can you help me understand the poem "Before you thought of spring" by Emily Dickinson?here is the poem: Before you thought of spring,Except as a surmise,You see, God bless his suddenness,A fellow...

can you help me understand the poem "Before you thought of spring" by Emily Dickinson?

here is the poem:

Before you thought of spring,
Except as a surmise,
You see, God bless his suddenness,
A fellow in the skies
Of independent hues,
A little weather-worn,
Inspiriting habiliments
Of indigo and brown.

With specimens of song,
As if for you to choose,
Discretion in the interval,
With gay delays he goes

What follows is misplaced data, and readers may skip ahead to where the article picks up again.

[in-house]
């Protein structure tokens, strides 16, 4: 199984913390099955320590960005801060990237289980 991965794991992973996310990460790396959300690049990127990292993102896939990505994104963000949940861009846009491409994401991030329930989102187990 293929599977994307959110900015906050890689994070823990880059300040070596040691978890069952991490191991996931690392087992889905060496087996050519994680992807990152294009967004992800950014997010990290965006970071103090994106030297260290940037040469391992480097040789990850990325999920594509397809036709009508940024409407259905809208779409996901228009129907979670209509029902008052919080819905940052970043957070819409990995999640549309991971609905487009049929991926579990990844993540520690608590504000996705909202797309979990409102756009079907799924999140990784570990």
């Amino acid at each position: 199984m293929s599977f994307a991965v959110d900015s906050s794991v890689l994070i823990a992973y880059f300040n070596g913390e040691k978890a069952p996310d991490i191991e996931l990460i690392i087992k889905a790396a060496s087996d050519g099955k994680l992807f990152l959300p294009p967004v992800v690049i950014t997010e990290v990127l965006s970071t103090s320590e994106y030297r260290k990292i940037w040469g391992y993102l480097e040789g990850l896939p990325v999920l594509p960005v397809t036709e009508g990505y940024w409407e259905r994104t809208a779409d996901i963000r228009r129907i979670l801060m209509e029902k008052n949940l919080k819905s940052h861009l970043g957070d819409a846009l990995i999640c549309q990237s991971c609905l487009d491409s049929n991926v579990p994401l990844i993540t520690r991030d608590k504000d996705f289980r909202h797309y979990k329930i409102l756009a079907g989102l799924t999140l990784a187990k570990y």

To some superior tree
Without a single leaf,
And shouts for joy to nobody
But his seraphic self!

can you help me understand it. what is she saying?

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coachingcorner | High School Teacher | (Level 1) Senior Educator

Posted on

One of the messages in the poem "Before You Thought Of Spring" by Emily Dickinson is that joy is an emotion that doesn't need an audience - it can be expressed for the sake of delight itself, and for no more reason that doing so is fun and rewarding. In many ways, the author presents a poem that is reminiscent of English poet Thomas Hardy's poem "The Darkling Thrush." In the latter poem, the poet shares how a bird breaks the gloomy depression of a pessimistic winter atmosphere to break into song for joy. In Emily Dickinson's poem, a bird is also suggested ("a fellow in the skies" or hues of "indigo and brown" or "he goes to some superior tree.") The bird "shouts for joy to nobody But his seraphic self" like an angel.

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